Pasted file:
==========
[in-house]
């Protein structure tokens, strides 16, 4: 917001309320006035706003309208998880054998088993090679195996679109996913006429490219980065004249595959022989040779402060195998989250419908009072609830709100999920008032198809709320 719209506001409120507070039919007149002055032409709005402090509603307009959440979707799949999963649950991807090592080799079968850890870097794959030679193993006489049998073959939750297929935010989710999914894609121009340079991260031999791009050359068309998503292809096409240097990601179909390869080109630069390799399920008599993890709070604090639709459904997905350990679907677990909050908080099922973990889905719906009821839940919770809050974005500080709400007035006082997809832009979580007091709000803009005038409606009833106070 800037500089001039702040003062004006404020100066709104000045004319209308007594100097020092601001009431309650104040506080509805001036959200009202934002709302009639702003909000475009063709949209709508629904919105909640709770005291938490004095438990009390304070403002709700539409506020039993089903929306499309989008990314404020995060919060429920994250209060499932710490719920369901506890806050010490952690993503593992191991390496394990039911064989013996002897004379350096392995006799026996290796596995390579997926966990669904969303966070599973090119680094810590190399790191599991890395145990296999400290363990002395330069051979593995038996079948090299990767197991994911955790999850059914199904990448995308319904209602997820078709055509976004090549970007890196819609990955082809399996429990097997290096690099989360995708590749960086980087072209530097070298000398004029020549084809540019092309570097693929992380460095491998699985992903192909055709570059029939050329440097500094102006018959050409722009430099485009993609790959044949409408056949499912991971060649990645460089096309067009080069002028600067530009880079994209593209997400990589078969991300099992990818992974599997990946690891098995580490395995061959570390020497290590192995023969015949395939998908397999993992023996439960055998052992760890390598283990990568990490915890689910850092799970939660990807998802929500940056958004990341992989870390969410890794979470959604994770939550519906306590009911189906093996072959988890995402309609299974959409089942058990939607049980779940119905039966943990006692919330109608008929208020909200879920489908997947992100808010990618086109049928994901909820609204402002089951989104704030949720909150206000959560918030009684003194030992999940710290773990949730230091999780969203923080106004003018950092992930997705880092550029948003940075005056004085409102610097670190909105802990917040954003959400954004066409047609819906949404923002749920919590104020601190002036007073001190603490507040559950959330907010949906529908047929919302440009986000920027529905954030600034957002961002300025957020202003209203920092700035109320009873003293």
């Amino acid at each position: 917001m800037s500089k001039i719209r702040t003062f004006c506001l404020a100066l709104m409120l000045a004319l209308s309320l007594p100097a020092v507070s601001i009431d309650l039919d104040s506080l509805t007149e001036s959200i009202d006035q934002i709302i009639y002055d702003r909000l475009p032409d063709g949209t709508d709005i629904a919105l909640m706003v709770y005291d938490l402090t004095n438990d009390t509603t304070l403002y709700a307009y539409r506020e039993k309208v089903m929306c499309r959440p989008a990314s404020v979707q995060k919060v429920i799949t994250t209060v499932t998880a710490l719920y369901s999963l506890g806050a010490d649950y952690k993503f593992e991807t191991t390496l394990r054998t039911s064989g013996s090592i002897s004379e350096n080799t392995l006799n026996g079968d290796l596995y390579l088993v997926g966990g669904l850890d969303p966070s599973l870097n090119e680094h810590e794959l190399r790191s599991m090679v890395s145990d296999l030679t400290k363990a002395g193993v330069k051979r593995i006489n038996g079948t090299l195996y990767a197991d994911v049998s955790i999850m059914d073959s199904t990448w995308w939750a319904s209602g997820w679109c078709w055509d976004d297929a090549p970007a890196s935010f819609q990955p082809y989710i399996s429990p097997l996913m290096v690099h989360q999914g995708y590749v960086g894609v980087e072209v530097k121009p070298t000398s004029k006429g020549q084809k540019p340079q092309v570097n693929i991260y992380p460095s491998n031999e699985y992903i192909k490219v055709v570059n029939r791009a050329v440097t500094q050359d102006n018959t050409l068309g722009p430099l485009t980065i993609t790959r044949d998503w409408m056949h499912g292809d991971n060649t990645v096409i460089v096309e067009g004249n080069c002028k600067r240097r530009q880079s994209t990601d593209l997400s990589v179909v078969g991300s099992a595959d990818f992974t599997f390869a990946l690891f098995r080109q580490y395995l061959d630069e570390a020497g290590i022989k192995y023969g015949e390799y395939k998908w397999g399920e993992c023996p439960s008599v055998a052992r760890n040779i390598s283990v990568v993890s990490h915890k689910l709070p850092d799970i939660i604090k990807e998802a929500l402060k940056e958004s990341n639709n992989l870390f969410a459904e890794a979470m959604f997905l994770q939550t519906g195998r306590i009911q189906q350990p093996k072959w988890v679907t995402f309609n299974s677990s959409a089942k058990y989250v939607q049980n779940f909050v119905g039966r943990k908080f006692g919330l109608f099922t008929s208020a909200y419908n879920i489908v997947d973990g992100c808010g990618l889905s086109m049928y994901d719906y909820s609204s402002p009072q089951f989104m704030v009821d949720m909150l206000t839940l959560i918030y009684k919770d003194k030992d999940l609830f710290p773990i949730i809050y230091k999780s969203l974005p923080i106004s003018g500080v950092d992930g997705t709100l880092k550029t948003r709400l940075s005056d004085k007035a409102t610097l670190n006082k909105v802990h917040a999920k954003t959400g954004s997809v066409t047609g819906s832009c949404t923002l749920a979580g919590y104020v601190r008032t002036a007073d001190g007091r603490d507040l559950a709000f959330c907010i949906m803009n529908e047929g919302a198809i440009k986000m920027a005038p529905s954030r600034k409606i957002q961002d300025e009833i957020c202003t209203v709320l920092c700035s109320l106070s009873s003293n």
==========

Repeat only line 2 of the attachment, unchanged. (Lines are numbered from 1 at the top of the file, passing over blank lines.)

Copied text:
């Protein structure tokens, strides 16, 4: 917001309320006035706003309208998880054998088993090679195996679109996913006429490219980065004249595959022989040779402060195998989250419908009072609830709100999920008032198809709320 719209506001409120507070039919007149002055032409709005402090509603307009959440979707799949999963649950991807090592080799079968850890870097794959030679193993006489049998073959939750297929935010989710999914894609121009340079991260031999791009050359068309998503292809096409240097990601179909390869080109630069390799399920008599993890709070604090639709459904997905350990679907677990909050908080099922973990889905719906009821839940919770809050974005500080709400007035006082997809832009979580007091709000803009005038409606009833106070 800037500089001039702040003062004006404020100066709104000045004319209308007594100097020092601001009431309650104040506080509805001036959200009202934002709302009639702003909000475009063709949209709508629904919105909640709770005291938490004095438990009390304070403002709700539409506020039993089903929306499309989008990314404020995060919060429920994250209060499932710490719920369901506890806050010490952690993503593992191991390496394990039911064989013996002897004379350096392995006799026996290796596995390579997926966990669904969303966070599973090119680094810590190399790191599991890395145990296999400290363990002395330069051979593995038996079948090299990767197991994911955790999850059914199904990448995308319904209602997820078709055509976004090549970007890196819609990955082809399996429990097997290096690099989360995708590749960086980087072209530097070298000398004029020549084809540019092309570097693929992380460095491998699985992903192909055709570059029939050329440097500094102006018959050409722009430099485009993609790959044949409408056949499912991971060649990645460089096309067009080069002028600067530009880079994209593209997400990589078969991300099992990818992974599997990946690891098995580490395995061959570390020497290590192995023969015949395939998908397999993992023996439960055998052992760890390598283990990568990490915890689910850092799970939660990807998802929500940056958004990341992989870390969410890794979470959604994770939550519906306590009911189906093996072959988890995402309609299974959409089942058990939607049980779940119905039966943990006692919330109608008929208020909200879920489908997947992100808010990618086109049928994901909820609204402002089951989104704030949720909150206000959560918030009684003194030992999940710290773990949730230091999780969203923080106004003018950092992930997705880092550029948003940075005056004085409102610097670190909105802990917040954003959400954004066409047609819906949404923002749920919590104020601190002036007073001190603490507040559950959330907010949906529908047929919302440009986000920027529905954030600034957002961002300025957020202003209203920092700035109320009873003293």